Glass Onion

Glass Onion ★★★★

Glass Onion: A Knives Out Mystery is a scintillating, labyrinthine murder mystery in the spirit of Agatha Christie, always welcome in the darkest days of the year. As a rule, Agatha Christie plots revolve around a murder within an elite family or entourage settled in a lavish, closed location: mansion, train, cruise boat. In this case, that is the Greek island where tech billionaire Miles Bron (Norton) has built a modernist monstrosity of concrete and glass as a 1970s James Bond villain, the Glass Onion. The Mona Lisa that hangs there on a rental basis completes the megalomaniac picture. Every year he invites old friends, this time for a murder mystery. As in Knives Out, the group of potential perpetrators consists of rather grotesque figures. Bron's friends turn out to be shady or spoiled creeps: a scientist, socialite, macho influencer and a swindler. Everyone needs Source and holds a grudge. Those who know their Agatha Christie stories already know enough. It produces farcical humor, but thanks to the sharp, satirical script and well-dosed acting, it never gets too bland. Even if the complex plot sometimes goes a bit off track, it hardly gets in the way of the viewing pleasure.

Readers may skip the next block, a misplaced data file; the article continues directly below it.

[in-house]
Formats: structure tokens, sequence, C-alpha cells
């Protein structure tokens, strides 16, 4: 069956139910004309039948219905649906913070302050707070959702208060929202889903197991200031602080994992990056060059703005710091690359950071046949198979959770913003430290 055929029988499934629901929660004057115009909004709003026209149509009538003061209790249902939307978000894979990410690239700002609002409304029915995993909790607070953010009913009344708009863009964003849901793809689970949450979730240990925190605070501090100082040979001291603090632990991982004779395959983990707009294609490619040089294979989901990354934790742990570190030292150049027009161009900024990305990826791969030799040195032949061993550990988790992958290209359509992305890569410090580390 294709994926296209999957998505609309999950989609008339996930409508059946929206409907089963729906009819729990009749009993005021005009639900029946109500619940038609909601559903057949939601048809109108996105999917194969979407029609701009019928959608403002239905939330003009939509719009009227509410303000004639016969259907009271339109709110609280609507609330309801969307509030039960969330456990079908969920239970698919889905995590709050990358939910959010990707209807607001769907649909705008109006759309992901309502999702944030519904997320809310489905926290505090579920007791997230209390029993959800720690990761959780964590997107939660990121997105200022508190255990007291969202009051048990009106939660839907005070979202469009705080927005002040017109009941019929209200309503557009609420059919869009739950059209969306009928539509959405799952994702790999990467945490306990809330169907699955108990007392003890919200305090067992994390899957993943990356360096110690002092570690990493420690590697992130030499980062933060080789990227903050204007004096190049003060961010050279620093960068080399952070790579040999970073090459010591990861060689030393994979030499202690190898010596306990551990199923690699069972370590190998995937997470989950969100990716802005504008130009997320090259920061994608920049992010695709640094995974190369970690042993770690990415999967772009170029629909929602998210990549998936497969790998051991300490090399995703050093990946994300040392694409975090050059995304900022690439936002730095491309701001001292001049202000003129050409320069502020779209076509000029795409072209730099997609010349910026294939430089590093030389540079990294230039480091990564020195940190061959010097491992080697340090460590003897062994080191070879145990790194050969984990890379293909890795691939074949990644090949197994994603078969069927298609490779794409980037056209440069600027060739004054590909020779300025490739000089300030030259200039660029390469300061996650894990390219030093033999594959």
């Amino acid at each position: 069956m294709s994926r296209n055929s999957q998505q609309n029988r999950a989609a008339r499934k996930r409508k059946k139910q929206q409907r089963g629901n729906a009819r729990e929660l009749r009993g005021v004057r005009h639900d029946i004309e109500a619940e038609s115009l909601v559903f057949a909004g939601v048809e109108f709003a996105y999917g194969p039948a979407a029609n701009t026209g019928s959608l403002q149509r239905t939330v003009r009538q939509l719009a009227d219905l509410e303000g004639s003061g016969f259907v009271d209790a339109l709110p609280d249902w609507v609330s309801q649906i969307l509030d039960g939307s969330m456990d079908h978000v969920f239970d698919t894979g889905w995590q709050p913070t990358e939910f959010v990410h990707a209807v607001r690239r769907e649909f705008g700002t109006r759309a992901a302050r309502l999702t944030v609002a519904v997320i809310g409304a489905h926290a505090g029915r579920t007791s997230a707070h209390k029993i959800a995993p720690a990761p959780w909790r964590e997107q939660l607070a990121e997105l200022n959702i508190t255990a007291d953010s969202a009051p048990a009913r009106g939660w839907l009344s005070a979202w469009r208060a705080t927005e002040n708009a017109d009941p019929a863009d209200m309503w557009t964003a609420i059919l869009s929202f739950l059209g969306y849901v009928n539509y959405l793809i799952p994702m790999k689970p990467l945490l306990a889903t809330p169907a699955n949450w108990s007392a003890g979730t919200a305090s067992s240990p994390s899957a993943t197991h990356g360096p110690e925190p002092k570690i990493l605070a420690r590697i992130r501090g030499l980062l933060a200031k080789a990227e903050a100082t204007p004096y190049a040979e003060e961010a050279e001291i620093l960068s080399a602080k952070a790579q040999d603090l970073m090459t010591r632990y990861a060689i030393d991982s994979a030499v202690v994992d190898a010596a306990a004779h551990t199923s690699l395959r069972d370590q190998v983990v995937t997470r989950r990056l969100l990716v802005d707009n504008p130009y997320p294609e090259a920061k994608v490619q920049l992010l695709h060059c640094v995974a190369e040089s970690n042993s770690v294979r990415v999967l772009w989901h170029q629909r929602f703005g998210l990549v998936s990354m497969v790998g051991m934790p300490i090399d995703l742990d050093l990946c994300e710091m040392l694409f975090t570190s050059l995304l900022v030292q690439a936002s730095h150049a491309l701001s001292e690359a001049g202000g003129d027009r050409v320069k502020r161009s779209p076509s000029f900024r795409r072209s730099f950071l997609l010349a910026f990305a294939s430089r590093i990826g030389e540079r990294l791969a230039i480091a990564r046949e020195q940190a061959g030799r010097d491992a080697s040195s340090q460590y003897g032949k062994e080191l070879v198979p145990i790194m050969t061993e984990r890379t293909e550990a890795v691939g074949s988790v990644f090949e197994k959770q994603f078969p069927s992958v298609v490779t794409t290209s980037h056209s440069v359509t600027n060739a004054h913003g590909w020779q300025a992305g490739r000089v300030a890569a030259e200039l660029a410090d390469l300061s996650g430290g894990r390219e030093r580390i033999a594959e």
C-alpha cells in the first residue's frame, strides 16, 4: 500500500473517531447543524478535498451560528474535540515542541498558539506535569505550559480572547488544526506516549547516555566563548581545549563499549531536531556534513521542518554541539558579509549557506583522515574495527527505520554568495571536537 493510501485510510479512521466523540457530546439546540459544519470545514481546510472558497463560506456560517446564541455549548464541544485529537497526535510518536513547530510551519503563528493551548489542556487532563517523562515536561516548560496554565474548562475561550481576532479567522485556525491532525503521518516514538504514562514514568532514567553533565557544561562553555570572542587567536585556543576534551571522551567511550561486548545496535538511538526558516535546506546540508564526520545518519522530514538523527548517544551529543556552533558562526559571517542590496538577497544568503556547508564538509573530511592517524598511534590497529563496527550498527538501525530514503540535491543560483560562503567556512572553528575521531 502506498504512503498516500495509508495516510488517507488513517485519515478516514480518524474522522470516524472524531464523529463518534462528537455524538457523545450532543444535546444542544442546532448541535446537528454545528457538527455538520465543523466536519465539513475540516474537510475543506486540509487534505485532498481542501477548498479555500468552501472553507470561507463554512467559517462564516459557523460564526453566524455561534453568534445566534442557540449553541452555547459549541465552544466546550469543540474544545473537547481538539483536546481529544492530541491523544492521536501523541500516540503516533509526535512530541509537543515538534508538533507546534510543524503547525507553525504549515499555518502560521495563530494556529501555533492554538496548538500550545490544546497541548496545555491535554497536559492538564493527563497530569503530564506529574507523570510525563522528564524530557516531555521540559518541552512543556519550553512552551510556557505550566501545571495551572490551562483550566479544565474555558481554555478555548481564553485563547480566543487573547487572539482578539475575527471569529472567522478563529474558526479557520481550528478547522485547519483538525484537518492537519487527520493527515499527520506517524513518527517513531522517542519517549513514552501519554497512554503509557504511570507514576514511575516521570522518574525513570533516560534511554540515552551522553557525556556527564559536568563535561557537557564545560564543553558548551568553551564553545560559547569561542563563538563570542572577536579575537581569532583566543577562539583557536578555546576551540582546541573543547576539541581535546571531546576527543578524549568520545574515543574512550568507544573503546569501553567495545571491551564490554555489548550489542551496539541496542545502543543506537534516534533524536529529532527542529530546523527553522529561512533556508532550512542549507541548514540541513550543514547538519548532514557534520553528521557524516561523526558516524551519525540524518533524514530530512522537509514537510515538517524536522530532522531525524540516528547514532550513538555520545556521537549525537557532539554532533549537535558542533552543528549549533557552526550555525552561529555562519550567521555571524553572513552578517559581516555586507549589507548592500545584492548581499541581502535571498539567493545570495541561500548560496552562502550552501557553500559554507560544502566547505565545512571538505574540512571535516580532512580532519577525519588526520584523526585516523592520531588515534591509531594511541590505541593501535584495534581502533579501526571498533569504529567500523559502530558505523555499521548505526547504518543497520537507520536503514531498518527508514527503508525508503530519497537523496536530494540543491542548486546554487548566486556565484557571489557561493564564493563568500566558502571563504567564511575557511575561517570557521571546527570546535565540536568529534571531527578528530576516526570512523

I really enjoyed this film and will definitely watch it again the next couple of days. It's a great pity that Glass Onion: A Knives Out Mystery has not been shown in Dutch cinemas, because this is exactly the kind of film that you want to see on the big screen. Lovely, all those little cameos - among which one bittersweet cameo, it's only right this cameo is in this film.

This year's best Agatha Christie movie comes from Rian Johnson.

This is my last review on Letterboxd for 2022. Have a great Christmas - and, for those in the US: be safe. I wish you all the best in good health for 2023. See you then.

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